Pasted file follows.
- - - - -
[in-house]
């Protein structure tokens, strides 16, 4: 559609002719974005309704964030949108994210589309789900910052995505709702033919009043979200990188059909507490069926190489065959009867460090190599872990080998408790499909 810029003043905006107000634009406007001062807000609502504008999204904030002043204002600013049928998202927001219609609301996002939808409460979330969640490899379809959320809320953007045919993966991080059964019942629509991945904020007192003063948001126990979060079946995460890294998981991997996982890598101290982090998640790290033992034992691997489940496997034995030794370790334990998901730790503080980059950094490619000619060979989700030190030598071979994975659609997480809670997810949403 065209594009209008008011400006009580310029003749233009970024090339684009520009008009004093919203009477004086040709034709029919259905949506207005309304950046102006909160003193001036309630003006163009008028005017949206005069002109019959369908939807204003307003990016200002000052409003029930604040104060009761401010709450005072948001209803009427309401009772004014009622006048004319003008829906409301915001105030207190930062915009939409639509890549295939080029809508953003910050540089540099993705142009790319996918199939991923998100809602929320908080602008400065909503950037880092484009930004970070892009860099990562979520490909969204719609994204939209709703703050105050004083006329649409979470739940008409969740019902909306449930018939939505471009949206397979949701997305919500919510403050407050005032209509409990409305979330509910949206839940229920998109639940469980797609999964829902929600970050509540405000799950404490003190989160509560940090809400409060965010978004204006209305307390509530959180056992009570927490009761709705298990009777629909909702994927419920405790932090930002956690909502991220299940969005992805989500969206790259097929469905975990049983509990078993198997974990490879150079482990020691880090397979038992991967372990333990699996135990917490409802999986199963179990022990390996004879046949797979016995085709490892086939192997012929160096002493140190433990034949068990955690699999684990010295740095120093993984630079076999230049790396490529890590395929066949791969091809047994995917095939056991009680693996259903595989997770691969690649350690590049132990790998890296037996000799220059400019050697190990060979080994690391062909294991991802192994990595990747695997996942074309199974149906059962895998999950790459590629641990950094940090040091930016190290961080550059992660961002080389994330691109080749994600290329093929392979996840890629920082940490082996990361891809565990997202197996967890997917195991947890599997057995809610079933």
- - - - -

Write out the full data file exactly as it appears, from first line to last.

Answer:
[in-house]
């Protein structure tokens, strides 16, 4: 559609002719974005309704964030949108994210589309789900910052995505709702033919009043979200990188059909507490069926190489065959009867460090190599872990080998408790499909 810029003043905006107000634009406007001062807000609502504008999204904030002043204002600013049928998202927001219609609301996002939808409460979330969640490899379809959320809320953007045919993966991080059964019942629509991945904020007192003063948001126990979060079946995460890294998981991997996982890598101290982090998640790290033992034992691997489940496997034995030794370790334990998901730790503080980059950094490619000619060979989700030190030598071979994975659609997480809670997810949403 065209594009209008008011400006009580310029003749233009970024090339684009520009008009004093919203009477004086040709034709029919259905949506207005309304950046102006909160003193001036309630003006163009008028005017949206005069002109019959369908939807204003307003990016200002000052409003029930604040104060009761401010709450005072948001209803009427309401009772004014009622006048004319003008829906409301915001105030207190930062915009939409639509890549295939080029809508953003910050540089540099993705142009790319996918199939991923998100809602929320908080602008400065909503950037880092484009930004970070892009860099990562979520490909969204719609994204939209709703703050105050004083006329649409979470739940008409969740019902909306449930018939939505471009949206397979949701997305919500919510403050407050005032209509409990409305979330509910949206839940229920998109639940469980797609999964829902929600970050509540405000799950404490003190989160509560940090809400409060965010978004204006209305307390509530959180056992009570927490009761709705298990009777629909909702994927419920405790932090930002956690909502991220299940969005992805989500969206790259097929469905975990049983509990078993198997974990490879150079482990020691880090397979038992991967372990333990699996135990917490409802999986199963179990022990390996004879046949797979016995085709490892086939192997012929160096002493140190433990034949068990955690699999684990010295740095120093993984630079076999230049790396490529890590395929066949791969091809047994995917095939056991009680693996259903595989997770691969690649350690590049132990790998890296037996000799220059400019050697190990060979080994690391062909294991991802192994990595990747695997996942074309199974149906059962895998999950790459590629641990950094940090040091930016190290961080550059992660961002080389994330691109080749994600290329093929392979996840890629920082940490082996990361891809565990997202197996967890997917195991947890599997057995809610079933």